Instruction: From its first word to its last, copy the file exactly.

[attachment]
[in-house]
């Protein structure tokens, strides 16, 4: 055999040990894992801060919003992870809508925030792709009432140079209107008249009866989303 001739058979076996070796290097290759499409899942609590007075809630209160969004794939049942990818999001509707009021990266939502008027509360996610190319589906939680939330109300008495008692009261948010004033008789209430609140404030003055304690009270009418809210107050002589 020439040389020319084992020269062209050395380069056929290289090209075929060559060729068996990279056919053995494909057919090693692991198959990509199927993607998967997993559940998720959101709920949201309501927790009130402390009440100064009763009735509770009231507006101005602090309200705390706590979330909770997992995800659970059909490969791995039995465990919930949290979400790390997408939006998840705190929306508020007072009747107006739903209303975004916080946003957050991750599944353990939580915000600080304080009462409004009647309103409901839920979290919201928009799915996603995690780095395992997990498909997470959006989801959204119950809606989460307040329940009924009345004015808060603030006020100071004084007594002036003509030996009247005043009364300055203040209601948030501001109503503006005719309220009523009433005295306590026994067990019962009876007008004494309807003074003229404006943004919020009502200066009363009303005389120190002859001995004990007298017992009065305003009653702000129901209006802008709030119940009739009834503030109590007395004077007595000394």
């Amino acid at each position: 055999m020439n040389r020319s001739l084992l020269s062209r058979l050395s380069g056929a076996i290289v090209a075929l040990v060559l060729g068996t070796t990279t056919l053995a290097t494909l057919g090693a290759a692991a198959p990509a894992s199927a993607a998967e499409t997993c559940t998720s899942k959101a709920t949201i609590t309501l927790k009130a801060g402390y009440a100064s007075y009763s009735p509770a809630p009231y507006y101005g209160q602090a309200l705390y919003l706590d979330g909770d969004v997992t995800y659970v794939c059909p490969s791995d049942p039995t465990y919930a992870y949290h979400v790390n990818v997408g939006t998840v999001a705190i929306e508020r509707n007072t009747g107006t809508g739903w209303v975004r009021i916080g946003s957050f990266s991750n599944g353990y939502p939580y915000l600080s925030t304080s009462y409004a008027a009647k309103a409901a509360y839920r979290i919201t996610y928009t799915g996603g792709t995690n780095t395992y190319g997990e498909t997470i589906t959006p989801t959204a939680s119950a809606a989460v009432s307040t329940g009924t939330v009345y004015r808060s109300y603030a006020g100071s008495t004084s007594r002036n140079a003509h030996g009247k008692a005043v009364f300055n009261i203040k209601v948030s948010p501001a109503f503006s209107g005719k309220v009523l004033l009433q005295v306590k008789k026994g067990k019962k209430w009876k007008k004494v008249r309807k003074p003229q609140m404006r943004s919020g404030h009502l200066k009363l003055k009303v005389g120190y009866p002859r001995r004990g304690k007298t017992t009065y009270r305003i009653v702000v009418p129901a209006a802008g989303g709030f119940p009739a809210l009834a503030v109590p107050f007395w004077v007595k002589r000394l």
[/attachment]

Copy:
[in-house]
């Protein structure tokens, strides 16, 4: 055999040990894992801060919003992870809508925030792709009432140079209107008249009866989303 001739058979076996070796290097290759499409899942609590007075809630209160969004794939049942990818999001509707009021990266939502008027509360996610190319589906939680939330109300008495008692009261948010004033008789209430609140404030003055304690009270009418809210107050002589 020439040389020319084992020269062209050395380069056929290289090209075929060559060729068996990279056919053995494909057919090693692991198959990509199927993607998967997993559940998720959101709920949201309501927790009130402390009440100064009763009735509770009231507006101005602090309200705390706590979330909770997992995800659970059909490969791995039995465990919930949290979400790390997408939006998840705190929306508020007072009747107006739903209303975004916080946003957050991750599944353990939580915000600080304080009462409004009647309103409901839920979290919201928009799915996603995690780095395992997990498909997470959006989801959204119950809606989460307040329940009924009345004015808060603030006020100071004084007594002036003509030996009247005043009364300055203040209601948030501001109503503006005719309220009523009433005295306590026994067990019962009876007008004494309807003074003229404006943004919020009502200066009363009303005389120190002859001995004990007298017992009065305003009653702000129901209006802008709030119940009739009834503030109590007395004077007595000394």
């Amino acid at each position: 055999m020439n040389r020319s001739l084992l020269s062209r058979l050395s380069g056929a076996i290289v090209a075929l040990v060559l060729g068996t070796t990279t056919l053995a290097t494909l057919g090693a290759a692991a198959p990509a894992s199927a993607a998967e499409t997993c559940t998720s899942k959101a709920t949201i609590t309501l927790k009130a801060g402390y009440a100064s007075y009763s009735p509770a809630p009231y507006y101005g209160q602090a309200l705390y919003l706590d979330g909770d969004v997992t995800y659970v794939c059909p490969s791995d049942p039995t465990y919930a992870y949290h979400v790390n990818v997408g939006t998840v999001a705190i929306e508020r509707n007072t009747g107006t809508g739903w209303v975004r009021i916080g946003s957050f990266s991750n599944g353990y939502p939580y915000l600080s925030t304080s009462y409004a008027a009647k309103a409901a509360y839920r979290i919201t996610y928009t799915g996603g792709t995690n780095t395992y190319g997990e498909t997470i589906t959006p989801t959204a939680s119950a809606a989460v009432s307040t329940g009924t939330v009345y004015r808060s109300y603030a006020g100071s008495t004084s007594r002036n140079a003509h030996g009247k008692a005043v009364f300055n009261i203040k209601v948030s948010p501001a109503f503006s209107g005719k309220v009523l004033l009433q005295v306590k008789k026994g067990k019962k209430w009876k007008k004494v008249r309807k003074p003229q609140m404006r943004s919020g404030h009502l200066k009363l003055k009303v005389g120190y009866p002859r001995r004990g304690k007298t017992t009065y009270r305003i009653v702000v009418p129901a209006a802008g989303g709030f119940p009739a809210l009834a503030v109590p107050f007395w004077v007595k002589r000394l």